Purple Apricot - Prunus dasycarpa
Syn. Armeniaca dasycarpa
USDA zones 4 through 8A.
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Purple Apricot blossomes
Purple apricot is a lovely, delicate tree with reddish-orange buds bursting into white blossoms. A delicate tracery of branch and twig is reminiscent of the best Japanese cherry blossom art. Truly a beautiful and unusual tree here in the American Midwest. I fear I missed the best of this tree's flowering, but I will visit again in 2013 to see if I can catch them in all their glory. These pictures were taken on April 27th which tells me their peak is probably a week earlier; a very early bloom that makes apricot susceptible to spring frost.

This species is a native of Asia Minor and known in North America only in cultivation [1]. True apricots (Prunus armeniaca) are of high commercial value and modern American production of apricots comes from the seedlings carried to the west coast by Spanish missionaries [6]. Cultivated along the Pacific Coast and in Utah, the U.S. is small potatoes compared to Turkey, Iran, and Pakistan which accounted for more than 1,700 tons in 2008 [5].

The Italian liqueur amaretto and amaretti biscotti are flavoured with extract of apricot kernels. Cooking oil pressed from the kernels is paradixically known as oil of almond [6]. Apricots have been cultivated in Persia since antiquity, and dried apricots were an important commodity on Persian trade routes. Apricots remain a commodity in Iran, where they are known under the common name of zard-ālū (Persian: زردآلو). Egyptians add sweetener to dried aproicots to make a drink called amar al-dīn [6].

This purple Apricot is 16 years old
This purple apricot is 16 years old [2]
Many plants in the family Rosaceae are of economic importance and contribute to people’s livelihoods. The Rosaceae contain a great number of fruit trees of temperate regions. The fruits contain vitamins, acids, and sugars and can be used both raw and for making preserves, jam, jelly, candy, various drinks, wine, vinegar, etc. The dried fruits of the genera Amygdalus and Armeniaca are of high commercial value. Some plants in the genus Rosa containing essential oils or with a high vitamin content are used in industry. Rosaceae wood is used for making various articles, stems and roots are used for making tannin extract, and young leaves are used as a substitute for tea. Numerous species are used for medical purposes or are cultivated as ornamentals [4].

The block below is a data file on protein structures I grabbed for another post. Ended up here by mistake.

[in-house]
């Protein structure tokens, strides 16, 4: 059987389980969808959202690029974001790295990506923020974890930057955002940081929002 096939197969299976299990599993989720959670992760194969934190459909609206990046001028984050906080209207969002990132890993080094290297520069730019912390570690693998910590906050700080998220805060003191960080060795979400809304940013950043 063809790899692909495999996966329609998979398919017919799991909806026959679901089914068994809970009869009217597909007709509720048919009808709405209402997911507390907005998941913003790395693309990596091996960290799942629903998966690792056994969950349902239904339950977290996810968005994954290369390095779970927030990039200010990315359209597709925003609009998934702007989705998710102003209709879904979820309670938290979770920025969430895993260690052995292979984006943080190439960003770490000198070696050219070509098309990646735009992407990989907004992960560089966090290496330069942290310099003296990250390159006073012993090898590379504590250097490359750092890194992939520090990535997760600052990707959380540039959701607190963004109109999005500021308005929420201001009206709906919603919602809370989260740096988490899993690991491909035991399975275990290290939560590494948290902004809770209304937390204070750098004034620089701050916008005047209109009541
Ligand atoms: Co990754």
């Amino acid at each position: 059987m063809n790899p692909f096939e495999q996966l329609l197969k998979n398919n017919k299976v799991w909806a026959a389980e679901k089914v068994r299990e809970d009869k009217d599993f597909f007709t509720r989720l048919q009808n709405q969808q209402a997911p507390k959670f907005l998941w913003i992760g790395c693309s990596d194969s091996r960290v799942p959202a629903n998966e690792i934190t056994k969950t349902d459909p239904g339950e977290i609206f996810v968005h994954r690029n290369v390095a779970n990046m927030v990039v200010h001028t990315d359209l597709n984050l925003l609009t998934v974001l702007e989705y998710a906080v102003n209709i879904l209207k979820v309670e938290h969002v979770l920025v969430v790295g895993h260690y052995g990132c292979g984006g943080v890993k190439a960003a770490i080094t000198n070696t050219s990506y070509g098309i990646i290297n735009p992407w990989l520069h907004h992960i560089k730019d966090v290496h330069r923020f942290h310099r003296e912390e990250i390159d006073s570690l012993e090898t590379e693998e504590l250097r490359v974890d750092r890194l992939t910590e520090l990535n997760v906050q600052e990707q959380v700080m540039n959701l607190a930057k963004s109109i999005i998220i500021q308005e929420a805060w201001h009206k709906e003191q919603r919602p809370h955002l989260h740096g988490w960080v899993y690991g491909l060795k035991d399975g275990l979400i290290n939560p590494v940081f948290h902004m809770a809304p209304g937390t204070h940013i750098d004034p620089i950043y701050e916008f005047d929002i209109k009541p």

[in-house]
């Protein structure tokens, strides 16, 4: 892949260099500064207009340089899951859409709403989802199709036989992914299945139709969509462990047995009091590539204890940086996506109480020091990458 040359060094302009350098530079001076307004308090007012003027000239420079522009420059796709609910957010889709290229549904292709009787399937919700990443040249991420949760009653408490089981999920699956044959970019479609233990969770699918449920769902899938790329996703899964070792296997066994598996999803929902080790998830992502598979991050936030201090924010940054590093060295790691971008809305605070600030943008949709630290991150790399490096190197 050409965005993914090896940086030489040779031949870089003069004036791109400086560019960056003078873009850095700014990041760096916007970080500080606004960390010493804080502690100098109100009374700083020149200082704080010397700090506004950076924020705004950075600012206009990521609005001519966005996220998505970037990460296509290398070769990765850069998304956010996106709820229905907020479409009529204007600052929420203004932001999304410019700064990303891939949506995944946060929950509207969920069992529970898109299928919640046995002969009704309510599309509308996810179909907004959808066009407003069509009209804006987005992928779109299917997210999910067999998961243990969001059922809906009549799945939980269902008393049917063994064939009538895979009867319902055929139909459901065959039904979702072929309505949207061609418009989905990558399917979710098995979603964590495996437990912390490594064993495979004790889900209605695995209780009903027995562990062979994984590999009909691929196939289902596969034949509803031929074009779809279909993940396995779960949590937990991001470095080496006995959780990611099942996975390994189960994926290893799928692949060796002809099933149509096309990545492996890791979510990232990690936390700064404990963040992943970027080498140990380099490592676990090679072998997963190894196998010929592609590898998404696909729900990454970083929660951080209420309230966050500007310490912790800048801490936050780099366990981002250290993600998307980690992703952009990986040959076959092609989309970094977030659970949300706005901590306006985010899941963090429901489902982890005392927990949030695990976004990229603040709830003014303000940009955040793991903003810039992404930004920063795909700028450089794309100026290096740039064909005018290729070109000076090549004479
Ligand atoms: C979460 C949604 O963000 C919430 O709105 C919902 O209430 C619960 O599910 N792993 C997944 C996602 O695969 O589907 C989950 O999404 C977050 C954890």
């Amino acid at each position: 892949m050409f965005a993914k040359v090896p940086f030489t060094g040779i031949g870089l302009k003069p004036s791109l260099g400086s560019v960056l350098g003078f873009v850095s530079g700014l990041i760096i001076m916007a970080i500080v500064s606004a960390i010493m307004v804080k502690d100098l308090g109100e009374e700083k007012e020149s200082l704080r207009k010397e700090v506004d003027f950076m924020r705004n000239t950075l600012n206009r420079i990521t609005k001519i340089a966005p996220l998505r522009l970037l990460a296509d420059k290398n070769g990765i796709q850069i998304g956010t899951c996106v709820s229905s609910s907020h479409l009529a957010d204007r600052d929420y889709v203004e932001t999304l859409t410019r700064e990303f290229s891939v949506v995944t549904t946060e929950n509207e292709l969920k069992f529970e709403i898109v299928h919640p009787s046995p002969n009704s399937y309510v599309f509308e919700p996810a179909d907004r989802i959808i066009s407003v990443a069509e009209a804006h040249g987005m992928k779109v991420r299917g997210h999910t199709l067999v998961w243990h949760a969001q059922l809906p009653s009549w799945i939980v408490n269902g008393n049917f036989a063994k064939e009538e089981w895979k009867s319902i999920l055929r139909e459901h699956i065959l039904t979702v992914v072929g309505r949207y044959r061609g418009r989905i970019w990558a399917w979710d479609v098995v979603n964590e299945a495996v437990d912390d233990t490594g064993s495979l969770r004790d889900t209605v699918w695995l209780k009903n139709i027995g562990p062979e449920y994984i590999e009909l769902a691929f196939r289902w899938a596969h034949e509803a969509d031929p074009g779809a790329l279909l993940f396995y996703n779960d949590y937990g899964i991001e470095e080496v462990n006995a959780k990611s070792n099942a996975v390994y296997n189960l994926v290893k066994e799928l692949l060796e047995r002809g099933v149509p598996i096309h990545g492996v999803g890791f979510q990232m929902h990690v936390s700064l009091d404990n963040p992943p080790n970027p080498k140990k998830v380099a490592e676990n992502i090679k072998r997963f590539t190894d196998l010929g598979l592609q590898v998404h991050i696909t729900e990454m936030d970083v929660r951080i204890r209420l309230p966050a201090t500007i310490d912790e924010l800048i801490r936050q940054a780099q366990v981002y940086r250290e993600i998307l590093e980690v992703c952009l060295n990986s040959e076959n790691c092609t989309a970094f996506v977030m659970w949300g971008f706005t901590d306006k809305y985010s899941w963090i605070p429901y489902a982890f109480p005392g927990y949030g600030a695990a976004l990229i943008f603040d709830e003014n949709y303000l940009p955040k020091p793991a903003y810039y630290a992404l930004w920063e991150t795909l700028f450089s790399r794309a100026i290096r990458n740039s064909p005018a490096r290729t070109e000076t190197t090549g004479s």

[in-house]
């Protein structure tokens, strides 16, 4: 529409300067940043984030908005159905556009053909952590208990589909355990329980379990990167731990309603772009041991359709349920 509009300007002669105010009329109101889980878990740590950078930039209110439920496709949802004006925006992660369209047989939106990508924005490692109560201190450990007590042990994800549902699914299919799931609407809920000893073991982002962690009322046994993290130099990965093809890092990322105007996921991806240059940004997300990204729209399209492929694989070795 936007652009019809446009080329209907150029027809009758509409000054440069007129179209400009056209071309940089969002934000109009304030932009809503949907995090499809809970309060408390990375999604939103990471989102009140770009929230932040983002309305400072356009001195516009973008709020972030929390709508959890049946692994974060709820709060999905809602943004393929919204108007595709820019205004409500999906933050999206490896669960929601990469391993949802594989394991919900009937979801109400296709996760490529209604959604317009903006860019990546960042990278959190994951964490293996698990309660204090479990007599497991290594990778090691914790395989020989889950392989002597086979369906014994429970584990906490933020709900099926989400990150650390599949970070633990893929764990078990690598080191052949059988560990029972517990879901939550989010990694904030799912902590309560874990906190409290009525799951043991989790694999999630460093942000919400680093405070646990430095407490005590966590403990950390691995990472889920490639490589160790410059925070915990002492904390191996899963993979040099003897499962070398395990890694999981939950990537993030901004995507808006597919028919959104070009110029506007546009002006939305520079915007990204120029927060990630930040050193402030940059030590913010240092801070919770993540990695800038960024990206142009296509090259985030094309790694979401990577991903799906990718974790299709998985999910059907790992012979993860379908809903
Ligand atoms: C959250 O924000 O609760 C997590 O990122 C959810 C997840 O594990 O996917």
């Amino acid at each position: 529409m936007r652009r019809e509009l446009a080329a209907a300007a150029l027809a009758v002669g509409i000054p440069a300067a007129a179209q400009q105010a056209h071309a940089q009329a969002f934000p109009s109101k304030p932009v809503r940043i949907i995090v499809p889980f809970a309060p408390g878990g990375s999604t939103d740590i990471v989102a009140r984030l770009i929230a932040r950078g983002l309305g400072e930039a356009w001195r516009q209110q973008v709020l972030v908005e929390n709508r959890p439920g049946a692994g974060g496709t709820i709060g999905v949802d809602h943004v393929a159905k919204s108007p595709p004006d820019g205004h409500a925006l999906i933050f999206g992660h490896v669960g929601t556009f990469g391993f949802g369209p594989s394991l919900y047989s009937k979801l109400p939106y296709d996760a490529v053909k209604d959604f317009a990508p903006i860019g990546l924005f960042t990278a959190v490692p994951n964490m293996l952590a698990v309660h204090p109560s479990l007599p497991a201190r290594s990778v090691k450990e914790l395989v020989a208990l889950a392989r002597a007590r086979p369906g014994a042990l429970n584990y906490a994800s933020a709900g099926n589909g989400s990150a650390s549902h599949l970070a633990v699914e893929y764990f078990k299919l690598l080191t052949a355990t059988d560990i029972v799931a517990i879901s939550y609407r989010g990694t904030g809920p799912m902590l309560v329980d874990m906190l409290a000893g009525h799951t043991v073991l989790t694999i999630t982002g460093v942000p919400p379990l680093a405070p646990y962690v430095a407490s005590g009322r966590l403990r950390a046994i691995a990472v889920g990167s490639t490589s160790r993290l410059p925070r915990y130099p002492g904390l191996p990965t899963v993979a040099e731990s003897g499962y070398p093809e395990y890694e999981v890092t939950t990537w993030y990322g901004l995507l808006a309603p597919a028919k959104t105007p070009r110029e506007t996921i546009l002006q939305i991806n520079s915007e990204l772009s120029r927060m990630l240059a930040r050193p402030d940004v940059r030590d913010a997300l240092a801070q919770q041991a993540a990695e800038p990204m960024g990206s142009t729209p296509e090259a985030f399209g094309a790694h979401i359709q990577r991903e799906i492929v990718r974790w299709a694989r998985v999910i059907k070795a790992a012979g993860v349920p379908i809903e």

Purple Apricot Trees
Another charming Morton triumvirate of fruit trees
References
  1. USDA, ARS, National Genetic Resources Program Prunus ×dasycarpa Ehrh.
  2. Purple Apricot - Prunus dasycarpa, Morton Arboretum acc. 149-93-1,2 & 3, photos © Bruce Marlin
  3. Morton Arboretum, Crabapples for the Home Landscape
  4. Flora of China, 'Rosaceae A. L. Jussieu 蔷薇科 qiang wei ke'
  5. Wikipedia, 'Apricot Producers 2008'
  6. Wikipedia, 'Apricot'
Tree Encyclopedia / North American Insects & Spiders is dedicated to providing scientific and educational resources for our users through use of large images and macro photographs of flora and fauna.
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Family Rosaceae - Rose Family; Fruit Trees
Containing Hawthorns, Apples, Pears, Cherries, Plums, Peach, Almond, Mountain-Ash and Whitebeam. Rosaceae is a large family of plants with about 3,000 species in ~100 genera. Crabapple and other fruit trees provide some of our most outstanding flowering ornamentals, as well as food for birds and other wildlife.
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